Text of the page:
lemon meringue pie

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I realise the irony in posting a recipe here with the prefix, ‘Do not attempt this recipe if you value your sanity’…

I had friends A and J coming over for dinner on Saturday night and as their favourite desserts are lemon tart and cheesecake, I figured I’d split the difference and make lemon meringue pie.

As much as I love eating it, I’d never attempted making it before – so after comparing notes on several recipes, I decided upon famous Australian baker Dan Lepard’s version.

In deference to Mr Lepard – who clearly demonstrates his baking acumen with many awards – something was clearly amiss with my pastry, which was so wet that when I attempted to roll it out the first time, I had to shore it up with cups more flour and then put it in the freezer to try and encourage it to stay in one piece.

What started as an upbeat Saturday cooking session (with David Bowie accompanying on vocals and guitar), quickly descended into all out pastry warfare.

Now I’ve already admitted on this blog that I’m NOT a qualified baker and indeed, from this experience one might label me patisserie-challenged; but in my defense I did follow the directions (this time), only to be rewarded with an incredibly disobedient piece of pastry that broke apart at the slightest touch of my rolling pin.

Midway through the soul-destroying task of getting every one of the raw pastry flakes into my tart case, I not only had the savage desire to punch someone’s lights out but pick up the whole mess and smash it against the kitchen wall (although I didn’t – not wanting to set a bad example to the fur child, who’d cautiously padded over and watched from a safe distance as my continuous swearing punctuated Diamond Dogs and Golden Years)…

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So,’ you ask – ‘What then are these photos if things went so appallingly?

Turns out that persevering with the pastry (which was sheer bloody-mindedness on my part – most normal people would have given up one hour in and nipped down the shops for some pre-made shortcrust) actually yielded very good results.

I don’t know how much I distorted Mr Lepard’s original recipe as I just kept adding flour like a maniac; but the final result was a crisp, golden shell encasing a firm, tart lemon curd and topped with light-as-air meringue.  Every component set perfectly and was quite impressive when it finally made its way to the table.

The pie did not defeat me.  Not today, sunshine, not today…

Despite the issues, I’ve included the original recipe here.  You may want to try another pastry recipe (or maybe it was just me!) but the lemon filling and meringue worked wonderfully and were a breeze to make.

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lemon meringue pie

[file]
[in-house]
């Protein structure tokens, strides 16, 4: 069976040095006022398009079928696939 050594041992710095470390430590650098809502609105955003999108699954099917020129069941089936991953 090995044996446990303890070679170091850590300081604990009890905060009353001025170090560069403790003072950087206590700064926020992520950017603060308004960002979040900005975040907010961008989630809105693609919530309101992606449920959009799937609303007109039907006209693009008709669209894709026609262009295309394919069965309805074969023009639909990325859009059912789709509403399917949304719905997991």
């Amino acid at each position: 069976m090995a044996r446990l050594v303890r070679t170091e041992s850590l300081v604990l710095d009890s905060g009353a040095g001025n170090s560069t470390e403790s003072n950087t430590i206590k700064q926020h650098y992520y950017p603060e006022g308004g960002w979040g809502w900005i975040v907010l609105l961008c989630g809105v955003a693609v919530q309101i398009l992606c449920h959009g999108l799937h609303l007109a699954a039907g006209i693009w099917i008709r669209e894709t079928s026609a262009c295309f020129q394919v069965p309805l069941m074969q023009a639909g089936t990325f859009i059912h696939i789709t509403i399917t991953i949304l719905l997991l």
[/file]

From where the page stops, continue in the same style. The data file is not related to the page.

makes one 20cm lemon meringue pie


125g plain flour, plus extra for rolling

½ tsp salt
25g icing sugar
75g unsalted butter, cubed
1 egg yolk
2 tsp cold water

lemon filling
200ml lemon juice
finely grated zest of 2 lemons
50ml orange juice or water
150g caster sugar
25g cornflour
3 egg yolks
25g unsalted butter

meringue
4 egg whites
125g caster sugar


For the pastry, place the flour, salt and icing sugar in a mixing bowl.  Add the cubes of butter and rub into the dry ingredients with your fingers.

Add the yolk and water and mix to a soft paste.  Wrap well with cling wrap and chill in the fridge for 30 minutes.

Take a 20cm round deep tart case with a removable base and roll out the chilled dough, dusted with a little flour.  Roll thinly enough to line the tin’s base and sides with a little overlap to spare.

Press the dough gently into the tin sides and trim the edges then chill until firm.

Heat your oven to 170ºC. Press a sheet of non-stick paper snugly against the pastry in the tin and weigh this down with dry beans or pastry weights.

Bake for about 25 minutes and then remove the paper, baking for a further ten minutes until the pastry is dry and beige.  Leave to cool while you make the filling.

Place the juices, sugar, cornflour and yolks in a small saucepan over low heat.  Whisk until smooth and then add the unsalted butter.

Bring to the boil, whisking carefully and constantly until the mixture thickens. This will happen very quickly, so watch closely.

Spoon the filling into the tart case, leaving a small gap at the top if you can and then leave to cool until it is chilled completely.

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For the meringue, beat the egg whites in a spotlessly clean, dry bowl with an electric mixer until soft peaks form.

Gradually add the sugar, a third at a time, beating fast for 1-2 minutes in between each addition, finishing when the meringue is thick and glossy.

Heat the oven to 170ºC and pipe or spoon the meringue on top of the chilled tart.

Bake for about 25 minutes until golden and leave to cool before serving.

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